A pleasant morning,
I greet you all this morning conscious of the rich history of this National Leadership Prayer Breakfast, not only as a significant event in our national calendar, but also as an institution. We may question whether the objectives of this annual New Year event have always been consistently met. What is beyond doubt, however, is the continuing validity of the reason for its coming into being thirty-six years ago.
It was in the drive to heal a divided nation that leaders were invited to demonstrate their commitment and willingness to set an example of responsible conduct in public affairs, in business, in the church and indeed in all the institutions which make an impact on our collective future.
I believe that although we have matured as a people, particularly during the past two decades, we still need to take stock of ourselves and find the means and the will to advance our cohesiveness and sense of purpose today, in this our fifty fifth year as a nation. Our leaders therefore have a most important role to play in the healing and transformation of our nation, and I venture to say, ‘Now more than ever’.
In the last few weeks, we have been deeply disturbed by developments involving members of leadership within the church. Across the public statements, the commentary, and the media coverage, we find a range of expressions – anger, frustration, cynicism, disappointment and deep sorrow, reminding us that when anyone suffers we all suffer – whether as victim or perpetrator.
I ask of you fellow Jamaicans, not to allow emotions to overwhelm us, but to move us in the end to acknowledge that we all have to be agents of change for better. Righteous indignation is of little value without the accompanying commitment to “do justly, to love mercy and to walk humbly with our God.” We must live out what we profess. This a time to seek for and obtain healing for ourselves and our nation.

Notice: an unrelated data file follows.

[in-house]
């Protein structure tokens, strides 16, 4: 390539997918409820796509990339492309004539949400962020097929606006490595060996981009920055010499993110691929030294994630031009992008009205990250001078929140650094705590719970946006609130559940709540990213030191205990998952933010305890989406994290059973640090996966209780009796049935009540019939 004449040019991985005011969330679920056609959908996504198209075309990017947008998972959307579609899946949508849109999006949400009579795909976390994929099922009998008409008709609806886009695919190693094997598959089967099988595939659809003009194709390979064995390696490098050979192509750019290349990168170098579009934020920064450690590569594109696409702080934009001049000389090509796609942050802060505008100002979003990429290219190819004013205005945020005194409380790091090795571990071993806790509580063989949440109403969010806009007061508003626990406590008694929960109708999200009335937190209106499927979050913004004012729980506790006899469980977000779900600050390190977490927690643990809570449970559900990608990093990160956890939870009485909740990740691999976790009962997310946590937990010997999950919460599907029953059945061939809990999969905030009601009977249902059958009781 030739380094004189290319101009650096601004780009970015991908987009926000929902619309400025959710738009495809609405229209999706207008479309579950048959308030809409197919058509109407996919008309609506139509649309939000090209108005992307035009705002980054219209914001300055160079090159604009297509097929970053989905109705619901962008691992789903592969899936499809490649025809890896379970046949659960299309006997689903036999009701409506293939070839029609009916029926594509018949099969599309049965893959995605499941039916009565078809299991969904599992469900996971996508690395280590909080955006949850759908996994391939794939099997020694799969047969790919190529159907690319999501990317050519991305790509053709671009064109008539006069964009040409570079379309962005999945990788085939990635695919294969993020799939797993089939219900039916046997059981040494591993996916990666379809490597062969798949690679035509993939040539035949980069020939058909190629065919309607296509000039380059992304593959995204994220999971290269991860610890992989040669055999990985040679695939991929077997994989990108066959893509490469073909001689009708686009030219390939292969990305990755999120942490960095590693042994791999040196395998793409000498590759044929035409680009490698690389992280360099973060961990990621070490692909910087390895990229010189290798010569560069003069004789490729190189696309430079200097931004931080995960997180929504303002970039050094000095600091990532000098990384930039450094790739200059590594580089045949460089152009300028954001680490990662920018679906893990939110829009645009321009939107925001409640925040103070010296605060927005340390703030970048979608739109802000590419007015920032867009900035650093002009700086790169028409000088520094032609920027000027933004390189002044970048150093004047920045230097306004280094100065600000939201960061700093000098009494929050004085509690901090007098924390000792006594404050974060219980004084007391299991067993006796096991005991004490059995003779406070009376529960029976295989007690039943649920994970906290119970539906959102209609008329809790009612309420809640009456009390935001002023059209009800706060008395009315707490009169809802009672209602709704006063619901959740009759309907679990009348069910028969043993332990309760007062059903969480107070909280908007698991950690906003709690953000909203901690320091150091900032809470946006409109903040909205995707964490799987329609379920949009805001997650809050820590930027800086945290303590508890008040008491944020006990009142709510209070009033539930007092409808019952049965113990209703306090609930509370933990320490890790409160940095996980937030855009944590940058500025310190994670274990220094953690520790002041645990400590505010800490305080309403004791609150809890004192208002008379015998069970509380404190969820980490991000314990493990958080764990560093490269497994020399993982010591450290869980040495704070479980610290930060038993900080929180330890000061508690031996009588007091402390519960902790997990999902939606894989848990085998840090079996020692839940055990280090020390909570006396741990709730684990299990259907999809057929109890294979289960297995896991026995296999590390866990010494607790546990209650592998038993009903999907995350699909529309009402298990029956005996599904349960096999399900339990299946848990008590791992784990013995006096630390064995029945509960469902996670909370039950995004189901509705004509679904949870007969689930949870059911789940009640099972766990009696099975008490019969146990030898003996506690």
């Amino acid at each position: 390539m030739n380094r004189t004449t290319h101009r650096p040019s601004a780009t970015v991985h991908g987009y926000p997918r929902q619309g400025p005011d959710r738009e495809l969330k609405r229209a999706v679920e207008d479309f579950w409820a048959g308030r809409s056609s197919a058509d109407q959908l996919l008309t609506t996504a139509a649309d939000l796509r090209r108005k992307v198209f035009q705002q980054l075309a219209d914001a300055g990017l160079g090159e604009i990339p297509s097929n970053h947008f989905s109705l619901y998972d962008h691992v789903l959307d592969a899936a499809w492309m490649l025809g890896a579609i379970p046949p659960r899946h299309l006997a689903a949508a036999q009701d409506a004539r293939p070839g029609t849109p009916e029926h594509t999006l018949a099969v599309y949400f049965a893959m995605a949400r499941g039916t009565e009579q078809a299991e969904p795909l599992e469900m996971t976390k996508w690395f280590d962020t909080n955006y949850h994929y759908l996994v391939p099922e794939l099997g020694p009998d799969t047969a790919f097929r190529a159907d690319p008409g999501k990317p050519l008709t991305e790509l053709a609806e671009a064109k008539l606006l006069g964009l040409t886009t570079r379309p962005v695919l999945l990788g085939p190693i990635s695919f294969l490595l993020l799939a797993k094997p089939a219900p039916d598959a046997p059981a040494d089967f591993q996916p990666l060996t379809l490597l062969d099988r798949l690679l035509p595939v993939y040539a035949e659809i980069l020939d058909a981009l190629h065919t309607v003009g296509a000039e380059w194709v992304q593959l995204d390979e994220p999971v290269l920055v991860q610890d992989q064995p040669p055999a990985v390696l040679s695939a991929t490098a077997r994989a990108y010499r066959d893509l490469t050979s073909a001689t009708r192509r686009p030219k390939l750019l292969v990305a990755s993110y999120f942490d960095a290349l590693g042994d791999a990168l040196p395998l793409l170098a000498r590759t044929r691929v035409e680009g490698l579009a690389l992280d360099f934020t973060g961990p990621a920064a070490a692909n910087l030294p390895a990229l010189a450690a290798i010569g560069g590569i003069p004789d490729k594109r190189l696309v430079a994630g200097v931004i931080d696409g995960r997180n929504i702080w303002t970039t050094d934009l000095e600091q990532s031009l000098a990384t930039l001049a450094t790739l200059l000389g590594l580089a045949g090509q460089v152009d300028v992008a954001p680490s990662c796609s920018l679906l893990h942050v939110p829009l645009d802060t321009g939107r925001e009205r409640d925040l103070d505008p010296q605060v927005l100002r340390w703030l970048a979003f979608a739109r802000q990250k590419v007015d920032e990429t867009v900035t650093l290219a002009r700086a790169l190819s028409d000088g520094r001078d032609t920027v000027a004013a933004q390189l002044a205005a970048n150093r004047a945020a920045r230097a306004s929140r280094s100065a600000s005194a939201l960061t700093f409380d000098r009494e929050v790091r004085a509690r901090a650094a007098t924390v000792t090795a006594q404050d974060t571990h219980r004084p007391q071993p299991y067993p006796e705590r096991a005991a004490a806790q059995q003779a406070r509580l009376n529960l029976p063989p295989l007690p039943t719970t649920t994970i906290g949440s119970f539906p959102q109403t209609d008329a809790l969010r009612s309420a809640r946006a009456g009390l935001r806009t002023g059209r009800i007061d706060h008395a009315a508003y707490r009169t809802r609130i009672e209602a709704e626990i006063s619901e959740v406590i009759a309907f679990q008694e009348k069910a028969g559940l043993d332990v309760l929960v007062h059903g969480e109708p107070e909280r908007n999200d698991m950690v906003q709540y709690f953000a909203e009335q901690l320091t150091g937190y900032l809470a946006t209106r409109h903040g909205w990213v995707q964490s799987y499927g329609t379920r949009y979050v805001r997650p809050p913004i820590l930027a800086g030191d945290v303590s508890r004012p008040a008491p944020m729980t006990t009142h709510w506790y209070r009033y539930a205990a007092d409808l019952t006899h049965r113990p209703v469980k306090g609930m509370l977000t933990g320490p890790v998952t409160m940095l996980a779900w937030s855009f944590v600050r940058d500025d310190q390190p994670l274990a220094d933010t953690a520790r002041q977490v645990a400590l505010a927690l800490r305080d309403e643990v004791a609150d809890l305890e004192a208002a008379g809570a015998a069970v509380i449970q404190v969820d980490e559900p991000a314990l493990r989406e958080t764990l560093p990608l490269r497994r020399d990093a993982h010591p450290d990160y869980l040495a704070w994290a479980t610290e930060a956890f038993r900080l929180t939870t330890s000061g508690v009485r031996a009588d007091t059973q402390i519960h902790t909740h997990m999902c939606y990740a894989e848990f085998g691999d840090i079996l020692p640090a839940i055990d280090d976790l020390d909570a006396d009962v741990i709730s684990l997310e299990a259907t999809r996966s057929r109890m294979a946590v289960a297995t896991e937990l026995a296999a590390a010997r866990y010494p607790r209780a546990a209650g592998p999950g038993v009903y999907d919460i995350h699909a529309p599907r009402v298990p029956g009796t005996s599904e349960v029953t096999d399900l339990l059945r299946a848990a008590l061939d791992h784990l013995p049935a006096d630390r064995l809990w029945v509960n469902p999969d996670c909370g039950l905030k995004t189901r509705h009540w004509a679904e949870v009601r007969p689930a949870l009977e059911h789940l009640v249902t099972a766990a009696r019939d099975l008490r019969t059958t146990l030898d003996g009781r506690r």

As we reflect this morning we would do well to ponder “The Message of Leadership”. It is best summed up in the words of an ancient Eastern philosopher who said, “If you fail to honour your people, they will fail to honour you”. It is said of a great leader that when the work is done, the people will say, “We did this ourselves”.  This profile of a leader may not appeal to all leaders, or to those who aspire to lead, but it is worth reflecting on if we are serious about transforming a nation.  
It signals that the people themselves must be inspired, engaged and effective, in building their future. It also recognizes that leadership exists in every sphere of societal endeavors. So when we meet on an occasion such as this which brings together “national leaders” we must also be conscious of the many groups, organizations, communities, even family units which look to, and depend on their own leaders for guidance, help and examples to emulate.
Indeed, one unknown philosopher also made the telling point that, “A leader leads by example whether he or she intends it or not”. As those of us who were/are involved in the education sector will remind ourselves, much of what is learned is caught more than it is taught. Behaviours, principles, attitudes are consciously and unconsciously assimilated from those we see occupying leadership positions across our nation and those who provide direction in our daily lives.
So as I greet you all, I ask each and every person gathered here and others listening to the messages of the morning, to remember that at whatever level we lead, or in whatever sphere, as followers, as members of organizations, we need to be the best examples of all the good that we wish for our beloved nation.  
We all need to aspire to and live out the vision of virtue which we place at the centre of our commitment to our communities, our country and our Creator.
May we never lose our belief in the power of prayer and always be mindful of our responsibility to love and serve one another.  
We look forward to a morning of inspiration as we embark upon our journey together in this year of Jamaica 55.
God bless you all!